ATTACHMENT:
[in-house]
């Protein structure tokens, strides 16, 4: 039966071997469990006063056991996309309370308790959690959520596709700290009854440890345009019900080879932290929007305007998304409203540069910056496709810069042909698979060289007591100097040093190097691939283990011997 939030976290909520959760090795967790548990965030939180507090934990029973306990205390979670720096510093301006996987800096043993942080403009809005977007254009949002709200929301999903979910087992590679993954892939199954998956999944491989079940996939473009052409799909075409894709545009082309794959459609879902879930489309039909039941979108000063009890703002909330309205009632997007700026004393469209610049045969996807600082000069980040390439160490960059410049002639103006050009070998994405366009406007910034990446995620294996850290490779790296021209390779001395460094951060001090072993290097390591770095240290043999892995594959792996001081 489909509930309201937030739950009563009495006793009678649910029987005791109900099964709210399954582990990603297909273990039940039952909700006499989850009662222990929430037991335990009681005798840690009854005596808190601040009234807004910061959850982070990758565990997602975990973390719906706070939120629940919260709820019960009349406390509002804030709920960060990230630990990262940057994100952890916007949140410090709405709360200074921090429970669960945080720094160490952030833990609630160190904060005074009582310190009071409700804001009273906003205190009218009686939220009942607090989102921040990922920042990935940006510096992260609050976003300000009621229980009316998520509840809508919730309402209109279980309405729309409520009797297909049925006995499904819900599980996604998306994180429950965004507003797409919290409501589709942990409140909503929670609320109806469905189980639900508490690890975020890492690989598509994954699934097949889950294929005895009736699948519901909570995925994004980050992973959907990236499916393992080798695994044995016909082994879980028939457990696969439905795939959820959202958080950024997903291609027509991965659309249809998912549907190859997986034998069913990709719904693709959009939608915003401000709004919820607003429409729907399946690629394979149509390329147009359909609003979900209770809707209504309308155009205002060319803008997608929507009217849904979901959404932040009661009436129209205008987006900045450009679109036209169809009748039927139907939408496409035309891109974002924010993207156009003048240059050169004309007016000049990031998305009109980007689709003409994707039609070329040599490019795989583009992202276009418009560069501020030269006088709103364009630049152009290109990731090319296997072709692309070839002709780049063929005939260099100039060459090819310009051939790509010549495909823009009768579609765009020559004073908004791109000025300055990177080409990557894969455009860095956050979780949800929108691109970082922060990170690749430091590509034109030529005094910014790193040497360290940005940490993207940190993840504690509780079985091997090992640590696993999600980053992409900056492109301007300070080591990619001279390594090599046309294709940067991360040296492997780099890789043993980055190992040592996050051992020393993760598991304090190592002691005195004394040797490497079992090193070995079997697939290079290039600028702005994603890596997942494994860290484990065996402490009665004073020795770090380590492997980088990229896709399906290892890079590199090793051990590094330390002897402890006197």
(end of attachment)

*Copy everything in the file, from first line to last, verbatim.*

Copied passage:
[in-house]
């Protein structure tokens, strides 16, 4: 039966071997469990006063056991996309309370308790959690959520596709700290009854440890345009019900080879932290929007305007998304409203540069910056496709810069042909698979060289007591100097040093190097691939283990011997 939030976290909520959760090795967790548990965030939180507090934990029973306990205390979670720096510093301006996987800096043993942080403009809005977007254009949002709200929301999903979910087992590679993954892939199954998956999944491989079940996939473009052409799909075409894709545009082309794959459609879902879930489309039909039941979108000063009890703002909330309205009632997007700026004393469209610049045969996807600082000069980040390439160490960059410049002639103006050009070998994405366009406007910034990446995620294996850290490779790296021209390779001395460094951060001090072993290097390591770095240290043999892995594959792996001081 489909509930309201937030739950009563009495006793009678649910029987005791109900099964709210399954582990990603297909273990039940039952909700006499989850009662222990929430037991335990009681005798840690009854005596808190601040009234807004910061959850982070990758565990997602975990973390719906706070939120629940919260709820019960009349406390509002804030709920960060990230630990990262940057994100952890916007949140410090709405709360200074921090429970669960945080720094160490952030833990609630160190904060005074009582310190009071409700804001009273906003205190009218009686939220009942607090989102921040990922920042990935940006510096992260609050976003300000009621229980009316998520509840809508919730309402209109279980309405729309409520009797297909049925006995499904819900599980996604998306994180429950965004507003797409919290409501589709942990409140909503929670609320109806469905189980639900508490690890975020890492690989598509994954699934097949889950294929005895009736699948519901909570995925994004980050992973959907990236499916393992080798695994044995016909082994879980028939457990696969439905795939959820959202958080950024997903291609027509991965659309249809998912549907190859997986034998069913990709719904693709959009939608915003401000709004919820607003429409729907399946690629394979149509390329147009359909609003979900209770809707209504309308155009205002060319803008997608929507009217849904979901959404932040009661009436129209205008987006900045450009679109036209169809009748039927139907939408496409035309891109974002924010993207156009003048240059050169004309007016000049990031998305009109980007689709003409994707039609070329040599490019795989583009992202276009418009560069501020030269006088709103364009630049152009290109990731090319296997072709692309070839002709780049063929005939260099100039060459090819310009051939790509010549495909823009009768579609765009020559004073908004791109000025300055990177080409990557894969455009860095956050979780949800929108691109970082922060990170690749430091590509034109030529005094910014790193040497360290940005940490993207940190993840504690509780079985091997090992640590696993999600980053992409900056492109301007300070080591990619001279390594090599046309294709940067991360040296492997780099890789043993980055190992040592996050051992020393993760598991304090190592002691005195004394040797490497079992090193070995079997697939290079290039600028702005994603890596997942494994860290484990065996402490009665004073020795770090380590492997980088990229896709399906290892890079590199090793051990590094330390002897402890006197």